The fundamentals of Sound and Vibrations are part of the broader field of mechanics, with strong connections to classical mechanics, solid mechanics and fluid dynamics.
Dynamics is the branch of physics concerned with the motion of bodies under the action of forces.
Vibrations or oscillations can be regarded as a subset of dynamics in which a system subjected to restoring forces swings back and forth about an equilibrium position, where a system is defined as an assemblage of parts acting together as a whole. The restoring forces are due to elasticity, or due to gravity.
The subject of Sound and Vibrations encompasses the generation of sound and vibrations, the distribution and damping of vibrations, how sound propagates in a free field, and how it interacts with a closed space, as well as its effect on man and measurement equipment. Technical applications span an even wider field, from applied mathematics and mechanics, to electrical instrumentation and analog and digital signal processing theory, to machinery and building design. Most human activities involve vibration in one form or other. For example, we hear because our eardrums vibrate and see because light waves undergo vibration. Breathing is associated with the vibration of lungs and walking involves (periodic) oscillatory motion of legs and hands. Human speak due to the oscillatory motion of larynges (tongue).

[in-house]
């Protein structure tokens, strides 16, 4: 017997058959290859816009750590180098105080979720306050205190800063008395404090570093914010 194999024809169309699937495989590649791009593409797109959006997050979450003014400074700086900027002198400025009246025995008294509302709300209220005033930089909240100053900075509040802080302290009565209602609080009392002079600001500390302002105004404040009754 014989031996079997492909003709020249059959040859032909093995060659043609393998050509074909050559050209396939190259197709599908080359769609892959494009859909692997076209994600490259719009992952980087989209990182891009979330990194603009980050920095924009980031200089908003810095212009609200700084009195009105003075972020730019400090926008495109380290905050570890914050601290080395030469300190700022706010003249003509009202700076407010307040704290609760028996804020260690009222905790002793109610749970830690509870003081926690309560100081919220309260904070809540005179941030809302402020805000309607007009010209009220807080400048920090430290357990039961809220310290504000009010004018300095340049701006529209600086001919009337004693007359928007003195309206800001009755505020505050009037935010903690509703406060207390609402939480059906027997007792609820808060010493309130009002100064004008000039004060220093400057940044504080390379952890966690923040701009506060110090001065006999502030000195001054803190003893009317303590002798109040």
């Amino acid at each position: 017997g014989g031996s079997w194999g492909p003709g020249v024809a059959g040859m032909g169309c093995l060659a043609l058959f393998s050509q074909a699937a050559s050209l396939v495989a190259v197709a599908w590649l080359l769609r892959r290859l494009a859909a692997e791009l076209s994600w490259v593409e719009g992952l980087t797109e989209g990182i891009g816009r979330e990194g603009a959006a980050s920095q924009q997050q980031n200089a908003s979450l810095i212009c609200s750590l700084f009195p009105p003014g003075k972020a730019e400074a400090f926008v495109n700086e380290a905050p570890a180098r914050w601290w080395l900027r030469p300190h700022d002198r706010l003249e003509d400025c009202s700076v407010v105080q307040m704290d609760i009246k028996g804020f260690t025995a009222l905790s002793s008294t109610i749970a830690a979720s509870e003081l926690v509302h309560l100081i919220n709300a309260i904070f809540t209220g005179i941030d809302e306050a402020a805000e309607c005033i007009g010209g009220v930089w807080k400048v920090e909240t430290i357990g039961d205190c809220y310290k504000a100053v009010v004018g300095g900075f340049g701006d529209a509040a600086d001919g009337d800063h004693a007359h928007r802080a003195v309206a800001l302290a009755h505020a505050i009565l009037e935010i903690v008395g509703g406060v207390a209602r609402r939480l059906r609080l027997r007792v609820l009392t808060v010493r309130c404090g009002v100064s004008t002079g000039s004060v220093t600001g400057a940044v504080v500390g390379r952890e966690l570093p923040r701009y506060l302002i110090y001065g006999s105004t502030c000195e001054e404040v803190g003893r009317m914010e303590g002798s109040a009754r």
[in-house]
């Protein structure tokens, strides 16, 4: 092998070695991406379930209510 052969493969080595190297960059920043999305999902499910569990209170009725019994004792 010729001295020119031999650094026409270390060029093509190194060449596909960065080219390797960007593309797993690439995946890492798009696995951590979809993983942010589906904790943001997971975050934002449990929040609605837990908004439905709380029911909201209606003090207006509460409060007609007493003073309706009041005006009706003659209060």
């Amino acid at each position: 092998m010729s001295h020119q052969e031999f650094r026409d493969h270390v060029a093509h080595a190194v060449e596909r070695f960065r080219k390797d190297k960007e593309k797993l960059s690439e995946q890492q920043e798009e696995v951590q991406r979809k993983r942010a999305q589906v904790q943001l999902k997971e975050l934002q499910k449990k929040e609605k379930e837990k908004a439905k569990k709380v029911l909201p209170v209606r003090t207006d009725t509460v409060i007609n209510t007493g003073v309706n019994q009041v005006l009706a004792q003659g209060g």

In most of the engineering applications, vibration is signifying to and fro motion , which is undesirable. Galileo discovered the relationship between the length of a pendulum and its frequency and observed the resonance of two bodies that were connected by some energy transfer medium and tuned to the same natural frequency. Vibration may results in the failure of machines or their critical components. The effect of vibration depends on the magnitude in terms of displacement, velocity or accelerations, exciting frequency and the total duration of the vibration.
Free Vibration– In Free vibration, the object is not under the influence of any kind of outside force.
In free vibration the body at first is given an initial displacement and the force is withdrawn. The body starts vibrating and continues the motion of its own accord. No external force acts on the body further to keep it in motion. The frequency of free vibration is known as free or natural frequency.
The free vibration of an elastic body can further be of three types:
a)Longitudinal vibration: when the particles of the body move parallel to the axis of the body, the vibration is known as longitudinal vibration.
b)Transverse vibration: when the particles of the body move nearly perpendicular to the axis of the body, the vibration is known as transverse vibration.
c)Torsional vibration: When the particles of the body move in a circle about the axis of the body, the vibration is known as torsional vibration.